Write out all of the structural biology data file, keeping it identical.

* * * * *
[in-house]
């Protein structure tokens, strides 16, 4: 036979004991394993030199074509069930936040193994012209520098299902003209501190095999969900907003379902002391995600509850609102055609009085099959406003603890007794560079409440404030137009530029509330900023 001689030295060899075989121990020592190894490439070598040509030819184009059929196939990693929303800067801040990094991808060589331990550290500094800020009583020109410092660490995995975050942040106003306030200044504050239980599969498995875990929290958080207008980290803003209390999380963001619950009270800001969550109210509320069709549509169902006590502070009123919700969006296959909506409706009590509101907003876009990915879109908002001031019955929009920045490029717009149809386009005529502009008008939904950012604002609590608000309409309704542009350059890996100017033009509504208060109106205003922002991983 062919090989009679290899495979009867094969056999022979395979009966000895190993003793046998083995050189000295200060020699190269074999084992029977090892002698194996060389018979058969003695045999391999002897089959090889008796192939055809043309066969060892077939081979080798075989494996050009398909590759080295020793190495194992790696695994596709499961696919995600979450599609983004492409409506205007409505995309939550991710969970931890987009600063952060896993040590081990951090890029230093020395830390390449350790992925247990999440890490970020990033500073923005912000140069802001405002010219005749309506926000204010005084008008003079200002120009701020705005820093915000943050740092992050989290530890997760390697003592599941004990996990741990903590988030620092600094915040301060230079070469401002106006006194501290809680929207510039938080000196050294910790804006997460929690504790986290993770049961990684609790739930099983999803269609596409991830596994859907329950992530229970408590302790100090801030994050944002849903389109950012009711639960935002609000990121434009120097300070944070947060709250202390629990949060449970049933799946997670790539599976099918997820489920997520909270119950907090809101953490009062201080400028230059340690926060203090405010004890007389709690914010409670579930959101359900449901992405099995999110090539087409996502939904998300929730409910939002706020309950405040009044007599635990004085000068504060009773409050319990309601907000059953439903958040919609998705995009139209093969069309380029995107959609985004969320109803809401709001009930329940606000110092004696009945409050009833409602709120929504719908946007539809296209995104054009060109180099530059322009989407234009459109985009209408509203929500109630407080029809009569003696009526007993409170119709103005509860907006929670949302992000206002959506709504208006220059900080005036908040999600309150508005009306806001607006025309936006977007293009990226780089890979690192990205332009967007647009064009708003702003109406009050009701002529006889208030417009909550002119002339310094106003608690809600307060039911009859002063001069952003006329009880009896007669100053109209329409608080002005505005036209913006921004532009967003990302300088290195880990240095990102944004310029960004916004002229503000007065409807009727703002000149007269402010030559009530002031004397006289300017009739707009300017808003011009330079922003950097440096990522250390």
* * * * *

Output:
[in-house]
């Protein structure tokens, strides 16, 4: 036979004991394993030199074509069930936040193994012209520098299902003209501190095999969900907003379902002391995600509850609102055609009085099959406003603890007794560079409440404030137009530029509330900023 001689030295060899075989121990020592190894490439070598040509030819184009059929196939990693929303800067801040990094991808060589331990550290500094800020009583020109410092660490995995975050942040106003306030200044504050239980599969498995875990929290958080207008980290803003209390999380963001619950009270800001969550109210509320069709549509169902006590502070009123919700969006296959909506409706009590509101907003876009990915879109908002001031019955929009920045490029717009149809386009005529502009008008939904950012604002609590608000309409309704542009350059890996100017033009509504208060109106205003922002991983 062919090989009679290899495979009867094969056999022979395979009966000895190993003793046998083995050189000295200060020699190269074999084992029977090892002698194996060389018979058969003695045999391999002897089959090889008796192939055809043309066969060892077939081979080798075989494996050009398909590759080295020793190495194992790696695994596709499961696919995600979450599609983004492409409506205007409505995309939550991710969970931890987009600063952060896993040590081990951090890029230093020395830390390449350790992925247990999440890490970020990033500073923005912000140069802001405002010219005749309506926000204010005084008008003079200002120009701020705005820093915000943050740092992050989290530890997760390697003592599941004990996990741990903590988030620092600094915040301060230079070469401002106006006194501290809680929207510039938080000196050294910790804006997460929690504790986290993770049961990684609790739930099983999803269609596409991830596994859907329950992530229970408590302790100090801030994050944002849903389109950012009711639960935002609000990121434009120097300070944070947060709250202390629990949060449970049933799946997670790539599976099918997820489920997520909270119950907090809101953490009062201080400028230059340690926060203090405010004890007389709690914010409670579930959101359900449901992405099995999110090539087409996502939904998300929730409910939002706020309950405040009044007599635990004085000068504060009773409050319990309601907000059953439903958040919609998705995009139209093969069309380029995107959609985004969320109803809401709001009930329940606000110092004696009945409050009833409602709120929504719908946007539809296209995104054009060109180099530059322009989407234009459109985009209408509203929500109630407080029809009569003696009526007993409170119709103005509860907006929670949302992000206002959506709504208006220059900080005036908040999600309150508005009306806001607006025309936006977007293009990226780089890979690192990205332009967007647009064009708003702003109406009050009701002529006889208030417009909550002119002339310094106003608690809600307060039911009859002063001069952003006329009880009896007669100053109209329409608080002005505005036209913006921004532009967003990302300088290195880990240095990102944004310029960004916004002229503000007065409807009727703002000149007269402010030559009530002031004397006289300017009739707009300017808003011009330079922003950097440096990522250390």